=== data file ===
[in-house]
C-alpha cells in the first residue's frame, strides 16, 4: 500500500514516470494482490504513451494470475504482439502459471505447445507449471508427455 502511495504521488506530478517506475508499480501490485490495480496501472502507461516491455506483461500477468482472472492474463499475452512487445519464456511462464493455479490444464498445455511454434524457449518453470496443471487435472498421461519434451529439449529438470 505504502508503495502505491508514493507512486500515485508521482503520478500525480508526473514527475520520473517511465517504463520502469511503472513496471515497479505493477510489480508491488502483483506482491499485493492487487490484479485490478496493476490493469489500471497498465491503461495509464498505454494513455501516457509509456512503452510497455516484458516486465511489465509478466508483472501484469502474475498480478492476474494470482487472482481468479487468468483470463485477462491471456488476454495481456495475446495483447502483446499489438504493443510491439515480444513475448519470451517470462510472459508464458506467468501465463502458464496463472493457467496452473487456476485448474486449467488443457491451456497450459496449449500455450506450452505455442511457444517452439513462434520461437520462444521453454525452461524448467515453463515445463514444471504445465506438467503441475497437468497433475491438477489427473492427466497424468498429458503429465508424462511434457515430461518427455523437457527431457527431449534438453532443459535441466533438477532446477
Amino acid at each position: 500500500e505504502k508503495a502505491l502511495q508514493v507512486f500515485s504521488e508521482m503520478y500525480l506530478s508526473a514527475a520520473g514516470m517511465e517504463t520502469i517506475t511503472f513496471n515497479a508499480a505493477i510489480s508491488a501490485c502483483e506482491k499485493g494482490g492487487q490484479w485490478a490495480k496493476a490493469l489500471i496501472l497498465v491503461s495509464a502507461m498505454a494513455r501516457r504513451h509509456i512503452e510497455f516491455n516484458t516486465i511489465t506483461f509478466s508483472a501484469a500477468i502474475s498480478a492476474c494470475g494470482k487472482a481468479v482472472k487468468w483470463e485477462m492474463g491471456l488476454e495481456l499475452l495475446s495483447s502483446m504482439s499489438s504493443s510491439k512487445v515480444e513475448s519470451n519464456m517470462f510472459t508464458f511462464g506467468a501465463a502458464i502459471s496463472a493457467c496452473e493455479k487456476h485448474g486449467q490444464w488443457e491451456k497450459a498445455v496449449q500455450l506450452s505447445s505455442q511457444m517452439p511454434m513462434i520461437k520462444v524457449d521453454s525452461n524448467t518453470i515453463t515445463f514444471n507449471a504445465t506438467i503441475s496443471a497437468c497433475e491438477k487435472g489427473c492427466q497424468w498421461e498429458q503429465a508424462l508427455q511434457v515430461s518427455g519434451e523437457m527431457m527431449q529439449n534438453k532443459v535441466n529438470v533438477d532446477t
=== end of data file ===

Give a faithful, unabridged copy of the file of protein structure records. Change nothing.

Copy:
[in-house]
C-alpha cells in the first residue's frame, strides 16, 4: 500500500514516470494482490504513451494470475504482439502459471505447445507449471508427455 502511495504521488506530478517506475508499480501490485490495480496501472502507461516491455506483461500477468482472472492474463499475452512487445519464456511462464493455479490444464498445455511454434524457449518453470496443471487435472498421461519434451529439449529438470 505504502508503495502505491508514493507512486500515485508521482503520478500525480508526473514527475520520473517511465517504463520502469511503472513496471515497479505493477510489480508491488502483483506482491499485493492487487490484479485490478496493476490493469489500471497498465491503461495509464498505454494513455501516457509509456512503452510497455516484458516486465511489465509478466508483472501484469502474475498480478492476474494470482487472482481468479487468468483470463485477462491471456488476454495481456495475446495483447502483446499489438504493443510491439515480444513475448519470451517470462510472459508464458506467468501465463502458464496463472493457467496452473487456476485448474486449467488443457491451456497450459496449449500455450506450452505455442511457444517452439513462434520461437520462444521453454525452461524448467515453463515445463514444471504445465506438467503441475497437468497433475491438477489427473492427466497424468498429458503429465508424462511434457515430461518427455523437457527431457527431449534438453532443459535441466533438477532446477
Amino acid at each position: 500500500e505504502k508503495a502505491l502511495q508514493v507512486f500515485s504521488e508521482m503520478y500525480l506530478s508526473a514527475a520520473g514516470m517511465e517504463t520502469i517506475t511503472f513496471n515497479a508499480a505493477i510489480s508491488a501490485c502483483e506482491k499485493g494482490g492487487q490484479w485490478a490495480k496493476a490493469l489500471i496501472l497498465v491503461s495509464a502507461m498505454a494513455r501516457r504513451h509509456i512503452e510497455f516491455n516484458t516486465i511489465t506483461f509478466s508483472a501484469a500477468i502474475s498480478a492476474c494470475g494470482k487472482a481468479v482472472k487468468w483470463e485477462m492474463g491471456l488476454e495481456l499475452l495475446s495483447s502483446m504482439s499489438s504493443s510491439k512487445v515480444e513475448s519470451n519464456m517470462f510472459t508464458f511462464g506467468a501465463a502458464i502459471s496463472a493457467c496452473e493455479k487456476h485448474g486449467q490444464w488443457e491451456k497450459a498445455v496449449q500455450l506450452s505447445s505455442q511457444m517452439p511454434m513462434i520461437k520462444v524457449d521453454s525452461n524448467t518453470i515453463t515445463f514444471n507449471a504445465t506438467i503441475s496443471a497437468c497433475e491438477k487435472g489427473c492427466q497424468w498421461e498429458q503429465a508424462l508427455q511434457v515430461s518427455g519434451e523437457m527431457m527431449q529439449n534438453k532443459v535441466n529438470v533438477d532446477t